SA Aids testing technology offers hope for Africa

South Africa’s first patented Aids technology which drastically reduces the cost of monitoring the immune levels of Aids patients, could save African economies billions of rands when it is exported globally.

The PanLeucogated CD4 T-cell enumeration technique (PLG CD4) developed by pathologist Debbie Glencross of the SA National Health Laboratory Service (NHLS) is South Africa’s first item of intellectual property related to Aids.

The NHLS recently licensed the technique to an American company—Beckman Coulter Incorporated—for global distribution. But the laboratory insisted the innovative technology be sold at an affordable price to developing countries.

The technique provides a simple and accurate measure of CD4 T-cells in the blood of Aids patients. CD4 T cells indicate the level of immunity in the system.
By the time an Aids patient dies, there are few or no CD4 cells left in his or her blood.

CD4 tests also measure how well a patient is reacting to antiretroviral drugs.

Glencross’ technique, first published in April last year, has earned her accolades from the World Health Organisation (WHO) and others. The WHO plans to use the new technique across Africa. PLG CD4 can reduce the cost of monitoring disease progression in HIV/Aids patients by more than 90% when compared to the cost of testing based on current international guidelines.

“Laboratory monitoring of HIV, if you do it according to international guidelines, can literally exceed the health budget of a small Third World country,” said Glencross.

“If we treated every Aids sufferer (4,5-million people) in this country according to international guidelines, CD4 and viral load testing would cost us R17-billion a year.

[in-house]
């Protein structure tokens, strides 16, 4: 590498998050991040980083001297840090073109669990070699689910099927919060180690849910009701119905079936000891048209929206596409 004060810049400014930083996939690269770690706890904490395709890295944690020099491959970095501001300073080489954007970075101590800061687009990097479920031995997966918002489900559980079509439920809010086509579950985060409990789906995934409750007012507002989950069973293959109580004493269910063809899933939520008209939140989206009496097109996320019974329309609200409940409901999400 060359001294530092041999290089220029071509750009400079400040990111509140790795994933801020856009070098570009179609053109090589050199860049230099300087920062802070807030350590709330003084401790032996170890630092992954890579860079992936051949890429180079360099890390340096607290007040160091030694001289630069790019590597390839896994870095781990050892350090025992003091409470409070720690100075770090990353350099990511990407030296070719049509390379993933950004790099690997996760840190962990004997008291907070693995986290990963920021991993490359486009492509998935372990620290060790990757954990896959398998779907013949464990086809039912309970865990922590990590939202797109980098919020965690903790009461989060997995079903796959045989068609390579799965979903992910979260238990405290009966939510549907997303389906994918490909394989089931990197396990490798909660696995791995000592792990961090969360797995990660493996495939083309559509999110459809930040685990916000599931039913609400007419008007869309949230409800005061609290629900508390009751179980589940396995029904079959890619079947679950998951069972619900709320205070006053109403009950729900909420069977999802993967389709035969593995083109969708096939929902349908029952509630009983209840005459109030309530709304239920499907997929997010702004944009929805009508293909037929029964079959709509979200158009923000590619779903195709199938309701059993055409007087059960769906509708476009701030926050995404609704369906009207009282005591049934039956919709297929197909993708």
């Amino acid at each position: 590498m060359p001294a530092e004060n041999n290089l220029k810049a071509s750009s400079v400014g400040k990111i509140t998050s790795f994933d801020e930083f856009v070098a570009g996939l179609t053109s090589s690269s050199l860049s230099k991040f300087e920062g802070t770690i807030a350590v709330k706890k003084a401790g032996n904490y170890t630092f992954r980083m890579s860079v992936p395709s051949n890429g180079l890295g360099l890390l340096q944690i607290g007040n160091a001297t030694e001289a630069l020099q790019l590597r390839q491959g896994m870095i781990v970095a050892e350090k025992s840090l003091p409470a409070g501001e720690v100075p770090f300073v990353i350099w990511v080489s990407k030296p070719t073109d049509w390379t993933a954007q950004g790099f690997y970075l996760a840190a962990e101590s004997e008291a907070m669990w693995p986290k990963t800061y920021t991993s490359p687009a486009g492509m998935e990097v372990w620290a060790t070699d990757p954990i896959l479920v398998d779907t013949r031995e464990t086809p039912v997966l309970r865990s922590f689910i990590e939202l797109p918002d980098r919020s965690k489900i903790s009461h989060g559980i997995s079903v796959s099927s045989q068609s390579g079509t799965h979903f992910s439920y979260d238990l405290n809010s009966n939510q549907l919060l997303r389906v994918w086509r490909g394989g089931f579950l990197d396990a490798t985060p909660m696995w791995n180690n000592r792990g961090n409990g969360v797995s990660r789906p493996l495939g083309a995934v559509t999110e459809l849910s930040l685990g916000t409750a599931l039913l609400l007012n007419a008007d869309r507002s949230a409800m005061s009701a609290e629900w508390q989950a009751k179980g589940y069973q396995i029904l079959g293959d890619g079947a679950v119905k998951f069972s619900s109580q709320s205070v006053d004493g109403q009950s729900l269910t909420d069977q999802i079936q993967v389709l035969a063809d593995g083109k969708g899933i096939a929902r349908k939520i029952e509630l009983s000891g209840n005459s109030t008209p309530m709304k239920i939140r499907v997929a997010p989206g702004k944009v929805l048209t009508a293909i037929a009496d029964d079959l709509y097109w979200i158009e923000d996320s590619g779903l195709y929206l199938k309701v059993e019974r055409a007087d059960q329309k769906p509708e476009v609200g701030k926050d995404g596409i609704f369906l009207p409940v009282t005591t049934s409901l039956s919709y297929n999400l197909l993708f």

“If you use PLG CD4, you can literally get the cost down to less than R2-billion a year.”

The technique, which made counting CD4 T-cell levels cheaper and easier by changing the reference point from which the cells were measured, is set to be warmly welcomed by poor countries struggling to manage the cost of Aids monitoring.

“The first big obstacle for rolling out anti-retroviral (ARV) treatment to the population is the cost of the drugs themselves but that has largely been settled. There’s been court cases and the prices have come down a lot.

“The next big hurdle (in ARV roll-out) however is the cost of administering the drugs. Laboratory monitoring is in fact more expensive than the drugs themselves and although PLG CD4 is not the whole answer, it’s a very significant component,” Glencross said.

CD4 T-tests, which have to be done every three months for patients on triple therapy, dramatically increase the cost of chronic treatment and are only one of a number of monitoring tests required by the patients.

The new technique is both cheaper than existing tests, and more accurate. Glencross proved this when she sent blood samples she had tested in her laboratory in Johannesburg to London where CD4 counts were obtained using two expensive and very accurate tests.

She compared the results of the “gold standard” tests done in London both with those of her new technique and with the method previously used in South Africa. Her method turned out the same results as the gold standard tests 99% of the time, whereas the method previously used in South Africa turned out the same results as the gold standard in only 70% of cases.

“In Third World countries there’s really a desperate need for innovation, there’s no money, no chance of implementing the technologies available. With the new technique, at least there’s a chance to bring down costs,” Glencross said.

While her potentially life-saving innovation could save the government billions of rands, not to mention the millions the NHLS will receive in royalties from the patent, it is unlikely to affect Glencross’ personal bank account. But for Glencross this is beside the point.

“It’s a really gratifying feeling to know that we’ve done something that can really make an impact. If I wanted to make a lot of money I would have gone private years ago.

“I do what I do because I enjoy the research, because I enjoy the people I work with and because it’s a pleasure to go to work every day.” - Sapa

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